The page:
A year ago, a show on Netflix caught my eye: Busted!, a South Korean mystery-comedy semi-scripted series about a group of contestants who play private detectives and are given cases to solve every episode. It’s a fun idea, but I lost interest around three episodes in.
But it felt unique and it got me thinking: Are there any other TV series similar to this one, perhaps with a different premise but similar focus on improvised lines and comedic cast chemistry?
Turns out, there’s an entire genre of shows in this line, and it’s been around for many decades. They’re called Korean variety shows, and they’re insanely addicting when executed well.
What Are Korean Variety Shows?
The concept of a Korean variety show is hard to nail down. It is NOT a sketch show a la Saturday Night Live that jumps between different types of entertainment. The closest American analogue to the Korean variety show would be reality competitions, but it’s not a perfect one-to-one because not all Korean variety shows involve competitions, and the ones that do aren’t primarily about the competitions.
American reality shows like MasterChef and The Amazing Race have different contestants every season, in an elimination format, with the main draw being who comes out on top in the season finale. Korean variety shows, on the other hand, have a main cast that drive the series without a switch-up every season, with the main draw being authentic cast interactions and seeing how the cast makes it through each episode. Some Korean variety shows also bring on celebrity guests per episode and double as a kind of talk show while the guests partake in the same activities as the main cast.
Still sounds a bit nebulous, doesn’t it? The best way to grasp the concept of Korean variety shows is to watch one yourself, but assuming you don’t have the time for that just yet, let’s look at a few examples of the most popular Korean variety shows that have global fanbases.
Notable Examples of Korean Variety Shows
Running Man may just be the most internationally recognized Korean variety show of all time, and for good reason: the cast of 7 (later expanded to a cast of 8) have amazing comedic chemistry with each other, the challenges in each episode are cleverly designed for maximum drama, and the penalties for losing aren’t just slaps on the wrist, which raises the stakes and tension. Running Man doesn’t really have a “format”—the only premise that carries over between episodes is that the cast members are presented with many unique (and often hilarious) challenges to overcome.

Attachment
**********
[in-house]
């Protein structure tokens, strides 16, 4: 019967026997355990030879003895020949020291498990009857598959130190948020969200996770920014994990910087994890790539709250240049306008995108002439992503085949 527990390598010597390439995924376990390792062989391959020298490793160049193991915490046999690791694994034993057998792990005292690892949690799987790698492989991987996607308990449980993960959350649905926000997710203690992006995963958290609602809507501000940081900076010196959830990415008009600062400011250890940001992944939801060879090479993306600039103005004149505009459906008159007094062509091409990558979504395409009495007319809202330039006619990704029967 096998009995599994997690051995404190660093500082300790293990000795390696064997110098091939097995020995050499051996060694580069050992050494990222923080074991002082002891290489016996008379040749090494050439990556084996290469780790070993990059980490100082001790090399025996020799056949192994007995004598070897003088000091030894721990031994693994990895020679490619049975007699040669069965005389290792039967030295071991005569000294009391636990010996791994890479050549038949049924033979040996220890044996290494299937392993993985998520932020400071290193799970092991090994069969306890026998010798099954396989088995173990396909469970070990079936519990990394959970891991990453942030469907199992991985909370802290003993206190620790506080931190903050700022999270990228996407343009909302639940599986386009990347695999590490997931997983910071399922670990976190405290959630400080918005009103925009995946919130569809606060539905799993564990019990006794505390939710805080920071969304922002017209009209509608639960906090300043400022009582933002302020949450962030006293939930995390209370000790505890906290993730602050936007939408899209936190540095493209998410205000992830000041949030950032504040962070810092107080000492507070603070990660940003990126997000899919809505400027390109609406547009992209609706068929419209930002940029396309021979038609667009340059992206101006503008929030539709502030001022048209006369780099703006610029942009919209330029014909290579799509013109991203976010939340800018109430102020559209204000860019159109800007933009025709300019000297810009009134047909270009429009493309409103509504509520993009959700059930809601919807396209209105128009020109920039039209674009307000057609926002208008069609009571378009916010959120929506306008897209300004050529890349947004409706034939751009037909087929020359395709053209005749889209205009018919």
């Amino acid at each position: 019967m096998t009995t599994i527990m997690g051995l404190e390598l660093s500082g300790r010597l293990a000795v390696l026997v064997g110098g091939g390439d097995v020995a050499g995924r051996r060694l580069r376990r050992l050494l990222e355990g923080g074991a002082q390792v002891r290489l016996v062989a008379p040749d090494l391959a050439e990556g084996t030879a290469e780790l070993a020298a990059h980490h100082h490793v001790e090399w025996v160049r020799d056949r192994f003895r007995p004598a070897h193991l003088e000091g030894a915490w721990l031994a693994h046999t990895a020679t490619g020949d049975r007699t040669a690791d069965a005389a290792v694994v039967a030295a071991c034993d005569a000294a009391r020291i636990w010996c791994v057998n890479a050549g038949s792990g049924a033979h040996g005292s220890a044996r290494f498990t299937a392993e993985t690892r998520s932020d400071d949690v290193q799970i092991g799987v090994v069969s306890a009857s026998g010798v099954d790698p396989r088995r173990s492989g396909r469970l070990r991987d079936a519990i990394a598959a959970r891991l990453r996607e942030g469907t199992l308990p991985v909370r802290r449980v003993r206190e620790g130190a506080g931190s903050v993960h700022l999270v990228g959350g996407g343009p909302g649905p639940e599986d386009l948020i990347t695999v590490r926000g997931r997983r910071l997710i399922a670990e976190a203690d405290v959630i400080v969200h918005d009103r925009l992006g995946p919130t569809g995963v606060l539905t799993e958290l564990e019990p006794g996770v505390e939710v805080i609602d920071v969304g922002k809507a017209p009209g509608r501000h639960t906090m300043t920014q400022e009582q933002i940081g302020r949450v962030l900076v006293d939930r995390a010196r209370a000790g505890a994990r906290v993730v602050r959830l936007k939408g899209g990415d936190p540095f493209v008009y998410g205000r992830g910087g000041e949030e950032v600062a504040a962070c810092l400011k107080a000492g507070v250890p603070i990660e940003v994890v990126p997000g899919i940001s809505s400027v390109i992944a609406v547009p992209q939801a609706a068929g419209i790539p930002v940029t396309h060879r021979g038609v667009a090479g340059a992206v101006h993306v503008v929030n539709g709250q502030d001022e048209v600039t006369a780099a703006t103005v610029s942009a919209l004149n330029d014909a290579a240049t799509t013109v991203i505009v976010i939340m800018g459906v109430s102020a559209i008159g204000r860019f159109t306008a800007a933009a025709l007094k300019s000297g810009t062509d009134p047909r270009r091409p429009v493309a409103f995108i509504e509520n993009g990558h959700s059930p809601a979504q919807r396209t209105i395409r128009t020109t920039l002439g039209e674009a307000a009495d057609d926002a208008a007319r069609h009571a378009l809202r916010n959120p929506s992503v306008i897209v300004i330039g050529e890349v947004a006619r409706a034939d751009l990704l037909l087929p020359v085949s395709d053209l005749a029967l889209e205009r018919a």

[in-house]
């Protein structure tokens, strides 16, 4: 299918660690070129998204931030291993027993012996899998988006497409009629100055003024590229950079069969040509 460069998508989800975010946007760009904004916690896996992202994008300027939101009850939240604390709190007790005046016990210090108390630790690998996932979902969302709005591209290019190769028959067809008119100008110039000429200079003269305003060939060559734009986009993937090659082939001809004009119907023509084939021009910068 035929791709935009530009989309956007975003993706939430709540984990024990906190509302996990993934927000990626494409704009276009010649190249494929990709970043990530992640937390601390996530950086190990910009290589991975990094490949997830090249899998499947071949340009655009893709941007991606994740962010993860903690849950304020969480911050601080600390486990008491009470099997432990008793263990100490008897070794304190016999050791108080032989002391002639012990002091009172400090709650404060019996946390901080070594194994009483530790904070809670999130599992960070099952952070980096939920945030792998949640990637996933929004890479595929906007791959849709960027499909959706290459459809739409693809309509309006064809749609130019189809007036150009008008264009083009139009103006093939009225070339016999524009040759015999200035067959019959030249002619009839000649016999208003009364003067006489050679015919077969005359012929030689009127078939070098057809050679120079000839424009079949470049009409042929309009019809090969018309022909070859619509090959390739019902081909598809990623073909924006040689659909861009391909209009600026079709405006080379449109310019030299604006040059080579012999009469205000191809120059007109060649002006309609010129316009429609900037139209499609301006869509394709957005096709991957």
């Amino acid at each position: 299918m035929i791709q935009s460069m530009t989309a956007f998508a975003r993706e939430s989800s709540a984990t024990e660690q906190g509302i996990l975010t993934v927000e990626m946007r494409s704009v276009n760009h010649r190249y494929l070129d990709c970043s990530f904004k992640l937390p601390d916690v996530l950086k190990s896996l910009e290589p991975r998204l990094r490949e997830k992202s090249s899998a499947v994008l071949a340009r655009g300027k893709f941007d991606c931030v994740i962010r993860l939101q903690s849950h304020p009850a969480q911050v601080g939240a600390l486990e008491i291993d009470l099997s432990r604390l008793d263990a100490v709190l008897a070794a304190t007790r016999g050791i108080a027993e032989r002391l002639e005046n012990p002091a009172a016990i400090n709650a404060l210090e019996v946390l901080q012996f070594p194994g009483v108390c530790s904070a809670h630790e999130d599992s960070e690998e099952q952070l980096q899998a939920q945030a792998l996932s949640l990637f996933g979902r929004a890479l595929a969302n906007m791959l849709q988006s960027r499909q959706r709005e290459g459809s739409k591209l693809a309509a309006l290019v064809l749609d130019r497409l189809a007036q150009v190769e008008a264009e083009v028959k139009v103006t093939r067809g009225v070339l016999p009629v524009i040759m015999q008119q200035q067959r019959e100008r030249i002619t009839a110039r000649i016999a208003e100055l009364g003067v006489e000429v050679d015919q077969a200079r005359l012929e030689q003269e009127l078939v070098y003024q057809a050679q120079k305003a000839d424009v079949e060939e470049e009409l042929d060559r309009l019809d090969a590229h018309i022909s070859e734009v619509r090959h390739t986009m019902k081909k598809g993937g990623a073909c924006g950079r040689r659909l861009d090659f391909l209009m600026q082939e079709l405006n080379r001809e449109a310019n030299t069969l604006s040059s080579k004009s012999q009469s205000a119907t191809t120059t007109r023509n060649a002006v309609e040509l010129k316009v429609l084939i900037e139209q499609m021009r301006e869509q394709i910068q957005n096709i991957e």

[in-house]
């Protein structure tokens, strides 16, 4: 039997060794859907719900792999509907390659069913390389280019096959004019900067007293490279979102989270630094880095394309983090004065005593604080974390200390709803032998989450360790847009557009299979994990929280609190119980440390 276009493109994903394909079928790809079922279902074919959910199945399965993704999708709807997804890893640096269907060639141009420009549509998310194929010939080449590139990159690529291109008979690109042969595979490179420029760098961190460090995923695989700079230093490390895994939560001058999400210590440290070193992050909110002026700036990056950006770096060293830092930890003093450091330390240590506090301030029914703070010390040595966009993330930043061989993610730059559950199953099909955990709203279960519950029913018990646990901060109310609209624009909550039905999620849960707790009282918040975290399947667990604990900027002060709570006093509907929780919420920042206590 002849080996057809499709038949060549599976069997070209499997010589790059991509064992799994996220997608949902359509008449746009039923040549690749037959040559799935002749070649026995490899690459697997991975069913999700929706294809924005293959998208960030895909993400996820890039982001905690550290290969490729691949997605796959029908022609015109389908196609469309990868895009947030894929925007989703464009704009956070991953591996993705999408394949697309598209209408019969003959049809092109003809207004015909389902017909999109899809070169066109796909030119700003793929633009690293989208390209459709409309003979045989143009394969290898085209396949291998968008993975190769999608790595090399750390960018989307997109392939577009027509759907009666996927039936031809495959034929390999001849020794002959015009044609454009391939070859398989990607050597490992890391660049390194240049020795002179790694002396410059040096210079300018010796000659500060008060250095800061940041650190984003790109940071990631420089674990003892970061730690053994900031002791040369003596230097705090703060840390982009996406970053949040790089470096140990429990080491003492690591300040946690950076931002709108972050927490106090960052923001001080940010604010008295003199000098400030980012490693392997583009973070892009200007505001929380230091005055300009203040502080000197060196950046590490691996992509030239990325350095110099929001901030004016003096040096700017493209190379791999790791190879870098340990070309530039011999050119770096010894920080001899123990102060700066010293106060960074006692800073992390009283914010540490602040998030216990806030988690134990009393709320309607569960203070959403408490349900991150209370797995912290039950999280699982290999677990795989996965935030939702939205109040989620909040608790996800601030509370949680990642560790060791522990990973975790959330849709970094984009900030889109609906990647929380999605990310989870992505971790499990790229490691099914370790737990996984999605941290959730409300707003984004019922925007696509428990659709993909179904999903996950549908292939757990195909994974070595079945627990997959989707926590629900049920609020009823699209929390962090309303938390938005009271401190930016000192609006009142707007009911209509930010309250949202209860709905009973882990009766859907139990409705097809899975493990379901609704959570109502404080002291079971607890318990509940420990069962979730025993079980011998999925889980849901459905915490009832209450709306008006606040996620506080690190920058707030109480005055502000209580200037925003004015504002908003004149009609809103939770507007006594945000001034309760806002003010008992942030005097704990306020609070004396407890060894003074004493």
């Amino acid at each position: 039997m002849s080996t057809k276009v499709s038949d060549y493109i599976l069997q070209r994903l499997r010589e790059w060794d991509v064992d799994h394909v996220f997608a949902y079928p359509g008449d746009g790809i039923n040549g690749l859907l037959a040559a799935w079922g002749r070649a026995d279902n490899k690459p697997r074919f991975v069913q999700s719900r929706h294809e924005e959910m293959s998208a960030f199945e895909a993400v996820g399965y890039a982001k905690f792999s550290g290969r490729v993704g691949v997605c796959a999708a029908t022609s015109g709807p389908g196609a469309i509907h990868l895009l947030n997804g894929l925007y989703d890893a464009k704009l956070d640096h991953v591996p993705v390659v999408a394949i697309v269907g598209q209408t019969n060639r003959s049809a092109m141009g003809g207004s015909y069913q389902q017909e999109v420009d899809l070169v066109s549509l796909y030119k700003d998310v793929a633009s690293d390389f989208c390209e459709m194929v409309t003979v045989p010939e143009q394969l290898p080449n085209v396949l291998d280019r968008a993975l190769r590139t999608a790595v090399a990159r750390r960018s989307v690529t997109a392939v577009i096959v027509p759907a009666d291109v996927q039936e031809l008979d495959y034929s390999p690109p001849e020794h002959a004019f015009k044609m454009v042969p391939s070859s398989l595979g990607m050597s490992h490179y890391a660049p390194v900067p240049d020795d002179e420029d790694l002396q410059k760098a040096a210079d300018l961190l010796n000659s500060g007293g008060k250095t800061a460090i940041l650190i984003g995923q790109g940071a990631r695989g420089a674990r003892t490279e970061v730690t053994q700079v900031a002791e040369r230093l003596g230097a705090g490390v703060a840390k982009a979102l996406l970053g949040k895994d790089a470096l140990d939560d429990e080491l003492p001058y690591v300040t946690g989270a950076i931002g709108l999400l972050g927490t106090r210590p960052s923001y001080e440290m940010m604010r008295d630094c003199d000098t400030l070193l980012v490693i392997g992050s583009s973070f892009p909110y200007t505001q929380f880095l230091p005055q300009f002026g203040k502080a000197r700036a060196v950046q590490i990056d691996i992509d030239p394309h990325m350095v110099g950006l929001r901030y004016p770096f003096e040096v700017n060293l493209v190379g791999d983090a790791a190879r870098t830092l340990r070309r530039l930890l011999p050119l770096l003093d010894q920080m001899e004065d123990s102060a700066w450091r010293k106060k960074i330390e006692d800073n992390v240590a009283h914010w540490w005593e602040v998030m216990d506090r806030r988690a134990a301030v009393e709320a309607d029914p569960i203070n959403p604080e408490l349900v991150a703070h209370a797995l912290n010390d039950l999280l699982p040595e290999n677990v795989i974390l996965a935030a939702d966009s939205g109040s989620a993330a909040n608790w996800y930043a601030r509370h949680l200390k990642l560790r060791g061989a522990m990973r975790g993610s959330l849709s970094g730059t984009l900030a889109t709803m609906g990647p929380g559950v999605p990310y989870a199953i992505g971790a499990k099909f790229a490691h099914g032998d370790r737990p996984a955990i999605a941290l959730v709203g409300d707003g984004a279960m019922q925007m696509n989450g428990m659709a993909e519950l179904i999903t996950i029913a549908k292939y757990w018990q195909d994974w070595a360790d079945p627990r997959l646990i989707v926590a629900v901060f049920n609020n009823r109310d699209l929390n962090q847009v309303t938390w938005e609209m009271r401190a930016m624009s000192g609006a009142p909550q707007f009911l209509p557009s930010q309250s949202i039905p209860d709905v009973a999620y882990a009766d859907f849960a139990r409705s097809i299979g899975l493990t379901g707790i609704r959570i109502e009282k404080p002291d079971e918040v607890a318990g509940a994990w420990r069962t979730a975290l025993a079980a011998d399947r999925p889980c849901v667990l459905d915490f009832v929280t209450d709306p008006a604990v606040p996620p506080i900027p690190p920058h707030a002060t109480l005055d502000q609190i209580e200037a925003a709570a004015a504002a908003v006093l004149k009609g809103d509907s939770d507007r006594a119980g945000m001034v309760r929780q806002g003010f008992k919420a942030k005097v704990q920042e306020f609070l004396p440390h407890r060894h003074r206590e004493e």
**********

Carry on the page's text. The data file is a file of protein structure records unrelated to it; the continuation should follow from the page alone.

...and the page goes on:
Also known as Men on a Mission, Knowing Bros. is a mixture between talk show and games show. It floundered in its early running until it struck gold with a revamped format in episode 17: the main cast of 7 are students at “Brother School” and each episode’s celebrity guest is a “transfer student” who’s trying to enroll at Brother School by showing how impressive they are. Each episode is divided into three segments: Entrance Application (each guest fills out an application before appearing on the show, which is discussed during this segment), Guess About Me (the guest presents personal questions about themself and the cast members need to guess the answer), and a rotating third segment that changes each episode.
We Got Married
We Got Married pairs two single celebrities, who pretend to be a married couple and face all kinds of challenges together, many of which are reflective of the kinds of challenges a real married couple might face. Multiple couple pairings air concurrently, and new couples are added as older ones drop off. One of the most interesting aspects of We Got Married is how much of a celebrity’s real personality gets unveiled over the course of their time on the show. Could you imagine this kind of show airing in America? I can’t think of an American celebrity who’d willingly sign on.
The Spice That Makes Variety Shows Addicting
If Korean variety shows could be summed up in a single word, it would have to be authenticity.
Obviously, everyone on a Korean variety show—both cast and guest—knows that they’re on a TV show and is capable of putting on a facade for the public, but even so, there’s a degree of vulnerability and openness that you just won’t see with American celebrities on American talk shows.
And it’s this authenticity, both in cast members and celebrity guests, that keeps viewers like me hooked to the screen. Sure, the games are fun, and the banter is funny, but it’s that feeling of being right there with these people—almost like you’re in the same room with them, like they could even be your friends—that elevates the genre far above normal reality TV.
If you’re skeptical and want a taste of what these Korean variety shows are all about, you can find clips (sometimes even full episodes) on YouTube. Just search for “Running Man,” “Knowing Bros,” “We Got Married,” “1 Day 2 Nights,” “Family Outing,” “Infinite Challenge,” “Weekly Idol,” or any of the dozens of other heart-winning Korean variety shows out there.
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